Students for Prison Education and Reform (SPEAR) held a performance protest, “7x9,” in front of both Firestone Library and Frist Campus Center from 5 p.m. on Nov. 7 to 5 p.m. on Nov. 8.
“7x9” is meant to bring awareness to the use of solitary confinement in prisons. SPEAR has held the “7x9” demonstration annually for the past seven years. The protest’s name, “7x9,” refers to the average size of a solitary confinement cell — seven feet long by nine feet wide. During the protest, a student stood in a taped-off seven by nine foot rectangle, with a light illuminating the scene. The students neither interact nor looked at any passersby, thus mimicking the isolation of solitary confinement.
“In no way does this performance represent the experience of people who have been confined in solitary cells,” SPEAR states on their event page. “7x9 is only an abstraction, an entry point or reminder for people to catalyze learning about solitary confinement.”
The performance protest has typically been accompanied by a talk from a formerly incarcerated person. This year’s speaker was Mark Hopkins.
Forty-six students took part in the protest, with each volunteer standing for one hour in front of either Firestone Library or Frist Campus Center, for a total of 23 hours of performance at each location.
“We had students from all over Princeton’s community, from freshman to seniors, participate in the piece,” said Noam Miller ’21, one of the event’s organizers and a member of SPEAR.
Despite rain on Thursday night and chilly winds Friday morning, the volunteers stood nearly motionless in their positions.
For the last hour at each location, the sections were left empty to represent the one hour incarcerated people are allowed out of their cells.
“Because I could see people, it is a different experience from what real solitary confinement is like,” said Kennedy Mattes ’23, who stood the second shift in front of Firestone Library. “I was trying to imagine what it would be like if there were four walls and I couldn’t.”
“I wanted to fully immerse myself in the experience,” Mattes added.
Mattes took off her watch for her shift, adding that trying not to think about the time passing was the most difficult part of the experience. Mattes is currently a SPEAR member and participates in the re-entry working group. She said that 7x9 has motivated her to join Project Solidarity, a SPEAR correspondence initiative in which students write to an incarcerated person who has experienced solitary confinement.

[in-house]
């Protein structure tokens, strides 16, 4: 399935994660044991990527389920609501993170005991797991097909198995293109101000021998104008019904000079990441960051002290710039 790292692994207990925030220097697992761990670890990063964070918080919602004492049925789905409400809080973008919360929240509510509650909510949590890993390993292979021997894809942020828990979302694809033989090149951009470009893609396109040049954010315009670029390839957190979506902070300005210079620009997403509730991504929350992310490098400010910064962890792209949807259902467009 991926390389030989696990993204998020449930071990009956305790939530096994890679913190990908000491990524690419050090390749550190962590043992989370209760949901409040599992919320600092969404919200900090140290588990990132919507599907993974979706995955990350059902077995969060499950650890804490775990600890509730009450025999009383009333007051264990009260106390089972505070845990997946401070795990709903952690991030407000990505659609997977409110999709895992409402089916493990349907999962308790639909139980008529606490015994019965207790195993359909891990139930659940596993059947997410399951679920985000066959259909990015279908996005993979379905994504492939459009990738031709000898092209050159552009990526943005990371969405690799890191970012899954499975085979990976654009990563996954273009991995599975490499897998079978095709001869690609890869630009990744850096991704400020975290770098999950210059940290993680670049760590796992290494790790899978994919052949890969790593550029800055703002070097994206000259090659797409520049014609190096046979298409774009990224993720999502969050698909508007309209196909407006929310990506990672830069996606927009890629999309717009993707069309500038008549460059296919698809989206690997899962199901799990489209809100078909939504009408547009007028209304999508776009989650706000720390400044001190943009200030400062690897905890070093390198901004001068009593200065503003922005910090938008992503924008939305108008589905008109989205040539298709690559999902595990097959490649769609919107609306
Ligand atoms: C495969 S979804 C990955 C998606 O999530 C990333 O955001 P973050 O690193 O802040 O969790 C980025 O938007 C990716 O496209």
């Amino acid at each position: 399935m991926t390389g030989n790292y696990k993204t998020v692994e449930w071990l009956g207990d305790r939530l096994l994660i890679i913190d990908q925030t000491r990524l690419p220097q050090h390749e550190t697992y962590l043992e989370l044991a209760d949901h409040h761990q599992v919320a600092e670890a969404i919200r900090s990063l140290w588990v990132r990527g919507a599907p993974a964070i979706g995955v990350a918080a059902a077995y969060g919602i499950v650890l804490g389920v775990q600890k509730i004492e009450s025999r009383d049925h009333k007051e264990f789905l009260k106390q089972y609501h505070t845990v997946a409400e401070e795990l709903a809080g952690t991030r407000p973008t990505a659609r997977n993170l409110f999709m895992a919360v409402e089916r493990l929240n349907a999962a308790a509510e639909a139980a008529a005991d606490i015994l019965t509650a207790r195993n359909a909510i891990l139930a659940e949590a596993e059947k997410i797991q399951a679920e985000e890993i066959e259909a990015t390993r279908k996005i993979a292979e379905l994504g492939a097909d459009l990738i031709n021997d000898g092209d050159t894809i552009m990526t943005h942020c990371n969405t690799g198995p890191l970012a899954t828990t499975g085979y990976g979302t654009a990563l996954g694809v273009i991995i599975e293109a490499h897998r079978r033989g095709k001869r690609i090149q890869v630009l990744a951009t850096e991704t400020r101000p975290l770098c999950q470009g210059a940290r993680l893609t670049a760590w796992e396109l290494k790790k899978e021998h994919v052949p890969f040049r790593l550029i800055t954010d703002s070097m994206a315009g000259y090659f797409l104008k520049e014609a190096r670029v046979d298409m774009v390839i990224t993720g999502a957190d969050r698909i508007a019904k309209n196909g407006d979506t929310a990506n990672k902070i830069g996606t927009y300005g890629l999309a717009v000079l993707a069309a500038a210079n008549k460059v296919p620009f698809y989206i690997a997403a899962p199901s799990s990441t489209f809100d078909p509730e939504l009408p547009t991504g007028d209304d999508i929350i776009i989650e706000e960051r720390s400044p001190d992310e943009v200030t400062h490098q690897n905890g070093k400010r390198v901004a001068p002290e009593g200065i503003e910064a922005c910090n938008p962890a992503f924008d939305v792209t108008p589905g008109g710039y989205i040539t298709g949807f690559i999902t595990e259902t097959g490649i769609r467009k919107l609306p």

After the performance ended on Nov. 8, SPEAR members and other interested students gathered at East Pyne Hall to listen to Mark Hopkins, the formerly incarcerated speaker. Hopkins shared his experiences in solitary confinement in the New Jersey prison system and discussed the activist work he does now.
Though Hopkins was sentenced at the age of 15, he was incarcerated in an adult prison. At 16, he first encountered solitary confinement and administrative segregation. During his incarceration, Hopkins participated in the prison education program NJ-STEP, and he received a B.A. from Rutgers University after being released.
During the talk, Hopkins described the conditions and the “daily struggles” of isolated confinement, such as obtaining an education and keeping one’s mind entertained while deprived of human contact.
Hopkins also shared a spoken-word poem and explained how he found poetry as a mode of self-expression while incarcerated. He stated that poetry, in his opinion, is “the pinnacle of human society” and “a phenomenon [he] fell in love with.”
Hopkins is a self-proclaimed “prison abolitionist” and stated during his talk that confinement of any kind, but especially solitary confinement, “has never been an answer to any form of behavior.”
During his talk, Hopkins also described the activist work he has done with the The New Jersey Campaign for Alternatives to Isolated Confinement (NJ CAIC) and encouraged students to get involved with activism and start conversations about prison reform and isolated confinement.
At the end of the talk, Hopkins called for students to “be critical of white supremacy and white privilege” and to look into the impact of mass incarceration of marginalized communities.